If you’ve never visited Calcareous, you are missing out on two things, beautiful wines and amazing property with stunning views. If you have been to their tasting room you probably haven’t been just once. Before you plan your trip to their tasting room, let’s learn a bit more about them through the Q&A below with winemaker, Jason Joyce. Thank you to Jason for taking the time out to do this during harvest, which can be a demanding time of year. – Matt Browne
What did you do prior to getting into the wine industry?
Before winemaking I was an organic chemist synthesizing novel trial pharmaceuticals.
What was your first job in the industry?
My first time working in wine was being a cellar intern for the 2007 harvest here at Calcareous. I had friends from my time at Cal Poly who were working in Paso wine, and when I wanted a short break from living in San Francisco and working in a chem lab, they found me a seasonal cellar job. It was not a long-term plan, was supposed to be just a fun hiatus.
How many cases of wine are made at Calcareous?
We will produce around 9,000 cases at Calcareous this vintage.
What varieties are you focused on at Calcareous?
Our production is wide-ranging but emphasizes Rhone and Bordeaux-style reds with a good amount of zinfandel and even pinot noir thrown in. We also produce chardonnay, Rhone-style whites and a different rose each vintage.
Where are you from originally?
I am originally from the great American viticulturist breeding ground of Detroit Michigan. I discovered the Central Coast of California as a chemistry student at Cal Poly.
What is your favorite food and wine pairing?
My favorite food and wine pairing would be grenache blanc with chips and guacamole. This changes all the time, but this past summer that has been a constant and fantastic staple.
What is your favorite thing about the wine industry?
The best thing about the wine industry is that it requires the use of all your senses, touch, taste, smell. In such a visually dominated world, it is a rare gift to have a job that requires so much of you and is also aligned with the seasons and paying attention to the environment around you. It is a deeply human profession.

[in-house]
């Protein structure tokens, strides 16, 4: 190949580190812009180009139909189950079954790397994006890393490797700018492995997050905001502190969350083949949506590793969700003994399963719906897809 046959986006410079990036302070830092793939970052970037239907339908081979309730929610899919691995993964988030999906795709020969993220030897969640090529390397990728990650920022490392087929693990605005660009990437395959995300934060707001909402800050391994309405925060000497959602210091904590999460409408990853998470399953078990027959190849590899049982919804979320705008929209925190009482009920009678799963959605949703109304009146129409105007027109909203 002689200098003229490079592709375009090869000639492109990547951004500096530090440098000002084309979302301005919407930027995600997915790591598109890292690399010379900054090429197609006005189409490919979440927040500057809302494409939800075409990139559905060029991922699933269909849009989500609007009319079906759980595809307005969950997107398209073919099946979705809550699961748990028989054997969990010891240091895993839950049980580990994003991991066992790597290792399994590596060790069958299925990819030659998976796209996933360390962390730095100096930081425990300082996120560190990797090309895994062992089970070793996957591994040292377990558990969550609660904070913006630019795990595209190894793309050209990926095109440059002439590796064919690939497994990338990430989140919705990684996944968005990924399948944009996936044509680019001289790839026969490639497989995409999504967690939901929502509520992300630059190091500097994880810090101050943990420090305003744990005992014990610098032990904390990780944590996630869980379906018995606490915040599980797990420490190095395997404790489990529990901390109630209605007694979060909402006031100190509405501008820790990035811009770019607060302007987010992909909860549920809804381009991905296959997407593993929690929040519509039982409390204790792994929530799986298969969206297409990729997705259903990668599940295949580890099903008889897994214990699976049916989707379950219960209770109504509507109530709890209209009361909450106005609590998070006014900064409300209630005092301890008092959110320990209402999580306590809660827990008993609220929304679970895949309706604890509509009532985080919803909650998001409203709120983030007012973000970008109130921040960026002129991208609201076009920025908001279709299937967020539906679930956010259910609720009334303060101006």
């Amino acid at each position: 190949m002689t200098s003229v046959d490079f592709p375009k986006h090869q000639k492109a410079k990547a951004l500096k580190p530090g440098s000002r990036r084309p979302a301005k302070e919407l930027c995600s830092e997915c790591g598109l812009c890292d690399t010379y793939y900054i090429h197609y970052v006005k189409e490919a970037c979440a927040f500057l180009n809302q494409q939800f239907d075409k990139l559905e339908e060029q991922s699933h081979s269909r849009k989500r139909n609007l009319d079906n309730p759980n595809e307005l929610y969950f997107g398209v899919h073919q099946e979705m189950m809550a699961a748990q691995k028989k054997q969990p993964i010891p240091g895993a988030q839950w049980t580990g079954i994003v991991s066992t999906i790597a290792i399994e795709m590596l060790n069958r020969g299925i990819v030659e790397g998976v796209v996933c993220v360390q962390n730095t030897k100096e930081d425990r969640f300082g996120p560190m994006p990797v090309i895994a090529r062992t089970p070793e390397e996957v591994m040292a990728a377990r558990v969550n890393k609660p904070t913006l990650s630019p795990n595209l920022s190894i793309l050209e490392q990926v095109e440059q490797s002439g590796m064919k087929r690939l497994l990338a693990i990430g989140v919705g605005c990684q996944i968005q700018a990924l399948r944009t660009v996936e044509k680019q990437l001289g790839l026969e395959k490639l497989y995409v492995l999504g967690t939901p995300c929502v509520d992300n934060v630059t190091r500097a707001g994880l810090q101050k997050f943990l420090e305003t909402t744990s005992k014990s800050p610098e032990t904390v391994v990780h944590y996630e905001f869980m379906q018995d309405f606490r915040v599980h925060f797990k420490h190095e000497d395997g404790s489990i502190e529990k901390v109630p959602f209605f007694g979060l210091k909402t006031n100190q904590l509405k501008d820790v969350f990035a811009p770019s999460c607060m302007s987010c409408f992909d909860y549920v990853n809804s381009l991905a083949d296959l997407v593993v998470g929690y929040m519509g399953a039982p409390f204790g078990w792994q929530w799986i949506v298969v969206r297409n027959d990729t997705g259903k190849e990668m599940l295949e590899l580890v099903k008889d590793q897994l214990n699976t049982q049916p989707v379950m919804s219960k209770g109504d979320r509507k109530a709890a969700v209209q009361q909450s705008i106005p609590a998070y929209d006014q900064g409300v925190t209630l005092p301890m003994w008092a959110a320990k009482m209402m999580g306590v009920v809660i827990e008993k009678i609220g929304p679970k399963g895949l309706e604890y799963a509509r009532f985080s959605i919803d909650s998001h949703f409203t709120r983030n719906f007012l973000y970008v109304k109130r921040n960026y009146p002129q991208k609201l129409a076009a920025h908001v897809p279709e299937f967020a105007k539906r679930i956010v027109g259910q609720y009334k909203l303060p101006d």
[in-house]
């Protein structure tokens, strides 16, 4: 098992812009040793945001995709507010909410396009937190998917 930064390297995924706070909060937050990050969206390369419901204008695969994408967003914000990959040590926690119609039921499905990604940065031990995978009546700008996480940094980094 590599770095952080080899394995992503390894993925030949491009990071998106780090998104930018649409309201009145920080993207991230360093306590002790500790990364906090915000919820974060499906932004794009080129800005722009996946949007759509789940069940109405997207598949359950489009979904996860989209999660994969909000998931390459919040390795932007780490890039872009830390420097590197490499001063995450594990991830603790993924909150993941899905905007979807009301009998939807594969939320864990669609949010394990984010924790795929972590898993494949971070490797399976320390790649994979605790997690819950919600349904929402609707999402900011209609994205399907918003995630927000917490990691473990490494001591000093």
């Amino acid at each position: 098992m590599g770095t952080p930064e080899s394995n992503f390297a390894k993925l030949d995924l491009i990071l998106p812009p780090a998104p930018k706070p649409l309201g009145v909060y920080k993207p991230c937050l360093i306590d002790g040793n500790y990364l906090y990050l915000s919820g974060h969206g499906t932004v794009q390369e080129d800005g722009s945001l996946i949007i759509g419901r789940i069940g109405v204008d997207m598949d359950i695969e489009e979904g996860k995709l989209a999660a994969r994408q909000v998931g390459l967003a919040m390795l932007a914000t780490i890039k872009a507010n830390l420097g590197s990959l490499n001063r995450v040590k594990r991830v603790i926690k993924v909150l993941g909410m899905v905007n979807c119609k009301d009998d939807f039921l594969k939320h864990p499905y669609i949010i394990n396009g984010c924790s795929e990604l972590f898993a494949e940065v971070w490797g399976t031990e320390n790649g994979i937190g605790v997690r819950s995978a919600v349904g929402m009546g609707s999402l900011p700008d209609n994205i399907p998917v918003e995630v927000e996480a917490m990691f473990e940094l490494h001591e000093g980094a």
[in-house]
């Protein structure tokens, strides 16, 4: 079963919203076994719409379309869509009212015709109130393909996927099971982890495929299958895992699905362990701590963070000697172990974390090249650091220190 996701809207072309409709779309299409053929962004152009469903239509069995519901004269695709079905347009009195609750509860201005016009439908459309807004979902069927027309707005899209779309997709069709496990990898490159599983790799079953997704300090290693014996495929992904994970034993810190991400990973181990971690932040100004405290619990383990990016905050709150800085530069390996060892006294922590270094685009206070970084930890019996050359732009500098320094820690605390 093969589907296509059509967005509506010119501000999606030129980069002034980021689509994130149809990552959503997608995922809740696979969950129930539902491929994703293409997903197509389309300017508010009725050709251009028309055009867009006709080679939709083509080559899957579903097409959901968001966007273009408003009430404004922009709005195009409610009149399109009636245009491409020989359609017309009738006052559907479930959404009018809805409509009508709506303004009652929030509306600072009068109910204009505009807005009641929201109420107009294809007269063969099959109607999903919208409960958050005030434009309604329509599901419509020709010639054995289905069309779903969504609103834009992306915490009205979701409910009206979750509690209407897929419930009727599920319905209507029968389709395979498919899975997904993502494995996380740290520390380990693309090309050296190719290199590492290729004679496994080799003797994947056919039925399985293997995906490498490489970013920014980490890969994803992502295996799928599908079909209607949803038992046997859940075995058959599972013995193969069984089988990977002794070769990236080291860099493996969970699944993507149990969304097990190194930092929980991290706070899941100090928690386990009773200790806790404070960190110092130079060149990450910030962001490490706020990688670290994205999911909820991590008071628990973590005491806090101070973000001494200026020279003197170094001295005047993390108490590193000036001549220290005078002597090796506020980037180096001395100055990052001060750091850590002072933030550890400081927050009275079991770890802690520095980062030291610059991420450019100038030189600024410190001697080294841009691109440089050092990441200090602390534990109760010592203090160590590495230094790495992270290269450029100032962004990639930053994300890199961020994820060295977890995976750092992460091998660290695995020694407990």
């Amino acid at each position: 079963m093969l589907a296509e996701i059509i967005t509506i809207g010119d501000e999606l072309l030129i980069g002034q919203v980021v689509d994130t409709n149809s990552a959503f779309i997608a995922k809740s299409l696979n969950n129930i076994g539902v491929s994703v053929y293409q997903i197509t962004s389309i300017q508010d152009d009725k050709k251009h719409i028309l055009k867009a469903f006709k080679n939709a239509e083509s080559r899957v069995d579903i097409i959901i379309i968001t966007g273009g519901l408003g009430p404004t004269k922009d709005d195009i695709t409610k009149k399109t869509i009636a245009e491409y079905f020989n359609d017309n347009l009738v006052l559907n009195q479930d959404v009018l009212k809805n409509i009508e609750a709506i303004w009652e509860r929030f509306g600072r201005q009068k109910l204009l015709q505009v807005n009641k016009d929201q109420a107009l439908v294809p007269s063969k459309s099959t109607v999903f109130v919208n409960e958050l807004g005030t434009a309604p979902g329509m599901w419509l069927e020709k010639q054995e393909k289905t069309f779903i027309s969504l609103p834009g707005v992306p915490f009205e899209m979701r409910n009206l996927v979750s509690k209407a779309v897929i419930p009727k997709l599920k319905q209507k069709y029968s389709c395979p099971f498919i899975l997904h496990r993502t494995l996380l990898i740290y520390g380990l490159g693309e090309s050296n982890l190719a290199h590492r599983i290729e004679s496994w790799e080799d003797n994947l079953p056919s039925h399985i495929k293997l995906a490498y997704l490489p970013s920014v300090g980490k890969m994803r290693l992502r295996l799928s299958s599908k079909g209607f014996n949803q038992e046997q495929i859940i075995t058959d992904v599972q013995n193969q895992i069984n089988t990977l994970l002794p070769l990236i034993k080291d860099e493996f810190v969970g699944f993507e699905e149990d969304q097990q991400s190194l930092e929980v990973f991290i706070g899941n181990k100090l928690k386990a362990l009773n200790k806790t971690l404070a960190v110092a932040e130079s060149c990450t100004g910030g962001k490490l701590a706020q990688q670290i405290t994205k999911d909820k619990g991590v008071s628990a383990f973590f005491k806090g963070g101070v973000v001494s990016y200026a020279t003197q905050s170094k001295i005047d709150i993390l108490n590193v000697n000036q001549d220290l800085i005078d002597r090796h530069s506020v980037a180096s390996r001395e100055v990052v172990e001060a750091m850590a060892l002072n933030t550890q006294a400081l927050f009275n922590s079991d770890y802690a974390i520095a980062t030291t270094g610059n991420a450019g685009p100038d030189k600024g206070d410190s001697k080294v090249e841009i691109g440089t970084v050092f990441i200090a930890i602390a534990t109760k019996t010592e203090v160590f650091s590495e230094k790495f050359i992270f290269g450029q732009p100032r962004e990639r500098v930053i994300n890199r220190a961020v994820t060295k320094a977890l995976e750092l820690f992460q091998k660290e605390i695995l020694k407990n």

What is your philosophy on wine and winemaking?
My overriding winemaking philosophy is don’t mess it up. The best a wine will ever taste is the moment you pick it, and everything you do in the cellar can only make it worse, not better. The goal is always to capture that fruit as purely as you can in the finished wine.
Are all of Calcareous wines from estate-grown grapes?
We currently grow around 60 acres of vines which compromises about 80% of the wine we produce. We purchase grapes from just a couple of neighboring vineyards that work well with our estate fruit.
Many people talk about having that ‘Aha’ moment that gets them into wine, did you have that and if so, what was it?
The closest thing I had to an ‘Aha’ moment with wine making is that it came rather naturally. My way of thinking and planning matches rather well to the job, and once I learned how to get any ego out of the way and just trust the vineyards and fruit, it became and very organic process.
Do you see any interesting new trends for the Paso Robles wine country?
The trend I hope to see get more traction in winemaking is allowing a bit of control loss. So much of the way winemaking is taught and implemented is to narrow things down. Single varietal, single clone, one level of ripeness, single yeast… it goes on and on as ways to attempt full control of the process. But if you take the chance to let things happen, (and not talking about “natural wine” which is a marketing term for not wanting to have to work hard), the winemaking environment will produce things you never intended that will be of greater interest then whatever “plan” it was you had going into making the wine.
What’s your favorite current wine variety to consume?
My favorite thing to drink right now is well-crafted old-world wines. That is what inspires me, making wines from vineyards that are not homogeneous in any way produces these wide-ranging flavors and textures that are just fascinating. As long as it is well done because you can have all the great interesting fruit in the world, but if you don’t craft it and stay vigilant, all you taste is weird wild yeast flavors and vinegar that overpower what gifts you were given by the fruit.